US 20050080478 A1
This invention is a stent that has cutting bars or blades in the direction of the balloon and longitudinally at five equidistant points along the direction of the stent's body. There are two patterns in this invention. The first pattern has five blades equidistant from the other and run longitudinally along the direction of the stent body and the other pattern has five shorter blades equidistant from the other to constitute one set. Each set is arranged in a staggered pattern from the next set. Furthermore, the edges of stent's blades or bars are angular or beveled and integrated into a stent strut pattern in order to facilitate the entry of blades into a blockage caused by calcium, plague and/or debris.
1. A stent comprising a means for cutting into the body tissues and matters, whereby said stent can cut and wedge its way into the intravascular lumen by means of attached or integrated cutting blades.
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9. The stent in
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14. The strut in
15. The strut arms in
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17. A method of stenting comprising the use of a stent that incorporates the use of bars or blades to cut and score the lumen of a blood vessel and provide the integrated stent body to scaffold while cutting the lumen of a blood vessel.
This application claims priority to Provisional Application No. 60/510,114 filed Oct. 10, 2003.
This invention is a stent for intravascular procedures that replaces the application of a cutting balloon in order to facilitate the placement of the stent in a blood vessel blockage.
Intravascular stents are commonly used to maintain patency, opening or spread, of a blood vessel in an attempt to maintain normal blood flow in situation such as stenosis, a constriction of blood vessels due to plague, calcium, thrombus, and other debris or combination of these. Intravascular stents are typically metallic and self-expanding or balloon expandable. However, cases where the blockage, which is composed of plague, calcium, and other calculus debris, is severe, cutting into the blockage is required in order to enable the delivery and placement of the stent.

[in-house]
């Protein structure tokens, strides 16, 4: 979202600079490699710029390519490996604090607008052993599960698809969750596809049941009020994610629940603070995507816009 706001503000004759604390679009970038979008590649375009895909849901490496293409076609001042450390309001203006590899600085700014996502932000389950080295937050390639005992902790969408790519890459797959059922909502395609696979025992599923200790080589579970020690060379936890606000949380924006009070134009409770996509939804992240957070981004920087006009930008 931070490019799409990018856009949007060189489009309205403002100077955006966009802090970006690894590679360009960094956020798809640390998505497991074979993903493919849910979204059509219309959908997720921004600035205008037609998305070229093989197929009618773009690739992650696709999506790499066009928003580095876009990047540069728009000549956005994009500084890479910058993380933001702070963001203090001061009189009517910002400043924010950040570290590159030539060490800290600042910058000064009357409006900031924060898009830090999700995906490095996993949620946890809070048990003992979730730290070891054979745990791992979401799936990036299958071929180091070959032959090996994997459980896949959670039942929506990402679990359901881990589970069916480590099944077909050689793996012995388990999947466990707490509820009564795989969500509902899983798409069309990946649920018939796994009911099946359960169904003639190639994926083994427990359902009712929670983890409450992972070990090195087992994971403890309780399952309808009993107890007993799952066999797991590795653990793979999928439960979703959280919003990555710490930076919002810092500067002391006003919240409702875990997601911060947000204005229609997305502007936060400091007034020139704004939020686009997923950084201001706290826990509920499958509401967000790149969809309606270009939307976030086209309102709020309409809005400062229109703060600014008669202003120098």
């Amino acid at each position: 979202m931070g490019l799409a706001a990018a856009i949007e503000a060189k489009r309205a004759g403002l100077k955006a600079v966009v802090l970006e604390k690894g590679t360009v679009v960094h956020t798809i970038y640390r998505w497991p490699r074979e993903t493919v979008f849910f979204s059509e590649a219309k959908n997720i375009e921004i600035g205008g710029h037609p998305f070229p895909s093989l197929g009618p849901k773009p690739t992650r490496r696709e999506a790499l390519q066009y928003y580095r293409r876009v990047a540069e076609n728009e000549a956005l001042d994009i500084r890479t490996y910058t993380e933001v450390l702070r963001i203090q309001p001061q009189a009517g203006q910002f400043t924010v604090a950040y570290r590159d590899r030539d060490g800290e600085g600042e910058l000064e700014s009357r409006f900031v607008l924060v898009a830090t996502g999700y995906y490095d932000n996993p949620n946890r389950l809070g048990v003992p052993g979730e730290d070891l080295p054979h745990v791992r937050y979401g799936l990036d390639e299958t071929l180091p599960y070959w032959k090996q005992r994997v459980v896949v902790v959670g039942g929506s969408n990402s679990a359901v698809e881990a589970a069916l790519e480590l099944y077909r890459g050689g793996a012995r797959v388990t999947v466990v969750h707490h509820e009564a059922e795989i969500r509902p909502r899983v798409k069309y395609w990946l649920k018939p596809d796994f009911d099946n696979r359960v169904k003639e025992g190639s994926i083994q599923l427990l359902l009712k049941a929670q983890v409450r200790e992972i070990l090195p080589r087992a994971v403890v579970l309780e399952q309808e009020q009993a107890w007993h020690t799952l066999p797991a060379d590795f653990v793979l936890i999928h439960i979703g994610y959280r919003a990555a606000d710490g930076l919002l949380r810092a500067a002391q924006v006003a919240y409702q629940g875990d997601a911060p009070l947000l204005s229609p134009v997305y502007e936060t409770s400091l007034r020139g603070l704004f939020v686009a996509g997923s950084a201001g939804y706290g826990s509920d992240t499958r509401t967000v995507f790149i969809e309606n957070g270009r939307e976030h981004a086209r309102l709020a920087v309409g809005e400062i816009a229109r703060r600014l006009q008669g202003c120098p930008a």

A conventional method for placing a stent into an artery with calcium, plaque, and debris is performed by the following process. The process starts by engaging a guiding catheter into the opening of a blood vessel. Then, a guidewire is chosen to pass through the blood vessel to its distal portion of the vessel. A balloon with surgical blades is then advanced over the wire and placed at the site of the stenosis, blockage or obstruction. The balloon with surgical blades is then inflated using an inflation device. The blades will score the plaque, calcium, and debris that line the intimal wall of the artery. Once a satisfactory scoring of the lumen is achieved, the balloon with surgical blades is then withdrawn into the guiding catheter and taken out over the guidewire.
To prevent collapsing of the plaque debris into the freshly cut area, a stent is chosen to act as internal scaffolding to help bridge the brittle and loose debris. A metal stent is then placed into the freshly cut area by use of the coronary guidewire. A stent of specific size is chosen to match the blood vessel size. Then, stent is inflated using an inflation device. The stent is inflated to its nominal size (the size chosen to match the vessel caliber). Since the stent is mounted to an angioplasty balloon, the stent will expand to a specific size based on what atmosphere the stent balloon is inflated to.
Then, the stent may be post-dialated using a non-compliant angioplasty balloon to ensure good apposition to the blood vessel wall. The post-dilation balloon is taken to slightly higher atmospheric pressures using a balloon inflation device. After a satisfactory lumen size is achieved, and then the post-dilation balloon can be withdrawn into the guiding catheter.
However, using the cutting balloon to cut into the blockage can sometimes lead to serious consequences. A common problem with this procedure is the likelihood of small plaque and debris that are dislodged in the distal blood vessel causing flow obstruction and/or pain for the patient. The debris will float down the artery and block blood flow or cause chest pain. Part of the cause of falling debris in blood stream is due to the blade edge scoring the intimal wall. This scoring of the intimal wall is accomplished by physically inflating a balloon that has mounted athrotomes or linear and narrow surgical blades on the balloon that when pushed radially outward, expanding the balloon, causes a linear crack or score parallel to the intimal wall of the blood vessel. It is similar to taking a sharp knife and cutting the surface of dried dough crust. The current shape of the cutting balloon is the typical shape of a regular angioplasty balloon except, the balloon has athrotomes or blades of a specific height mounted in the direction of the balloon and longitudinally at four equidistant points on the balloon. The other cause of falling debris in blood stream is the multiple contacts of the intravascular procedural equipments inside the lumen of the blood vessel.